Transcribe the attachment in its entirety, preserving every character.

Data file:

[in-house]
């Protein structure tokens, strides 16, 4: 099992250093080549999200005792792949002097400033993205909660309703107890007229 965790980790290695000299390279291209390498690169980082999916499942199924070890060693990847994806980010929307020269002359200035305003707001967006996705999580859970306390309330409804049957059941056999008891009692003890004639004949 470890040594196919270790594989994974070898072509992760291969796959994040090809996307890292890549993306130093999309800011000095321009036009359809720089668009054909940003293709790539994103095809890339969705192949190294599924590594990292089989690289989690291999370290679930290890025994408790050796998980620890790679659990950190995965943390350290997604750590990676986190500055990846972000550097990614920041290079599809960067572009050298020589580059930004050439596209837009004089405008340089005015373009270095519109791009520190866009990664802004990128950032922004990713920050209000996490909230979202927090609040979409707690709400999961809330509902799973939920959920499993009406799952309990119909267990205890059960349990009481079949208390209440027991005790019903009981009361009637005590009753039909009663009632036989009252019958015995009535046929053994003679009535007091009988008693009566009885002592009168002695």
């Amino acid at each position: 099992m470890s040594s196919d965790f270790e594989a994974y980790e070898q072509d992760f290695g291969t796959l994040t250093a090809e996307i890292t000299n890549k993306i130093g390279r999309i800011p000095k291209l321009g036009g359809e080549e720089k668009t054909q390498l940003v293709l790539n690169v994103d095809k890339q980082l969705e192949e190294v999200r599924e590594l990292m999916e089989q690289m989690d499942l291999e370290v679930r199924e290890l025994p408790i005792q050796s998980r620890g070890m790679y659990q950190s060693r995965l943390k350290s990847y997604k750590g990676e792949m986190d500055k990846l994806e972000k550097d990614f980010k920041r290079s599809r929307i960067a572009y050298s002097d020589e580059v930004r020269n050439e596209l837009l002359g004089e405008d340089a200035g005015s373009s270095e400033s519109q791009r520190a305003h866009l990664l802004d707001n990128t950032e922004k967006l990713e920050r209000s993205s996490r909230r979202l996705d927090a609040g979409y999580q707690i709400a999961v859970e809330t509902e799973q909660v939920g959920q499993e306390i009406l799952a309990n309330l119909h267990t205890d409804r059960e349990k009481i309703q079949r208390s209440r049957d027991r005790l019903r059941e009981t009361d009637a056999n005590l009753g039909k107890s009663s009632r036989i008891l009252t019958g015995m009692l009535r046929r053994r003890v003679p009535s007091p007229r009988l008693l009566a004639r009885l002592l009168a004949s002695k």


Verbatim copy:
[in-house]
């Protein structure tokens, strides 16, 4: 099992250093080549999200005792792949002097400033993205909660309703107890007229 965790980790290695000299390279291209390498690169980082999916499942199924070890060693990847994806980010929307020269002359200035305003707001967006996705999580859970306390309330409804049957059941056999008891009692003890004639004949 470890040594196919270790594989994974070898072509992760291969796959994040090809996307890292890549993306130093999309800011000095321009036009359809720089668009054909940003293709790539994103095809890339969705192949190294599924590594990292089989690289989690291999370290679930290890025994408790050796998980620890790679659990950190995965943390350290997604750590990676986190500055990846972000550097990614920041290079599809960067572009050298020589580059930004050439596209837009004089405008340089005015373009270095519109791009520190866009990664802004990128950032922004990713920050209000996490909230979202927090609040979409707690709400999961809330509902799973939920959920499993009406799952309990119909267990205890059960349990009481079949208390209440027991005790019903009981009361009637005590009753039909009663009632036989009252019958015995009535046929053994003679009535007091009988008693009566009885002592009168002695």
């Amino acid at each position: 099992m470890s040594s196919d965790f270790e594989a994974y980790e070898q072509d992760f290695g291969t796959l994040t250093a090809e996307i890292t000299n890549k993306i130093g390279r999309i800011p000095k291209l321009g036009g359809e080549e720089k668009t054909q390498l940003v293709l790539n690169v994103d095809k890339q980082l969705e192949e190294v999200r599924e590594l990292m999916e089989q690289m989690d499942l291999e370290v679930r199924e290890l025994p408790i005792q050796s998980r620890g070890m790679y659990q950190s060693r995965l943390k350290s990847y997604k750590g990676e792949m986190d500055k990846l994806e972000k550097d990614f980010k920041r290079s599809r929307i960067a572009y050298s002097d020589e580059v930004r020269n050439e596209l837009l002359g004089e405008d340089a200035g005015s373009s270095e400033s519109q791009r520190a305003h866009l990664l802004d707001n990128t950032e922004k967006l990713e920050r209000s993205s996490r909230r979202l996705d927090a609040g979409y999580q707690i709400a999961v859970e809330t509902e799973q909660v939920g959920q499993e306390i009406l799952a309990n309330l119909h267990t205890d409804r059960e349990k009481i309703q079949r208390s209440r049957d027991r005790l019903r059941e009981t009361d009637a056999n005590l009753g039909k107890s009663s009632r036989i008891l009252t019958g015995m009692l009535r046929r053994r003890v003679p009535s007091p007229r009988l008693l009566a004639r009885l002592l009168a004949s002695k």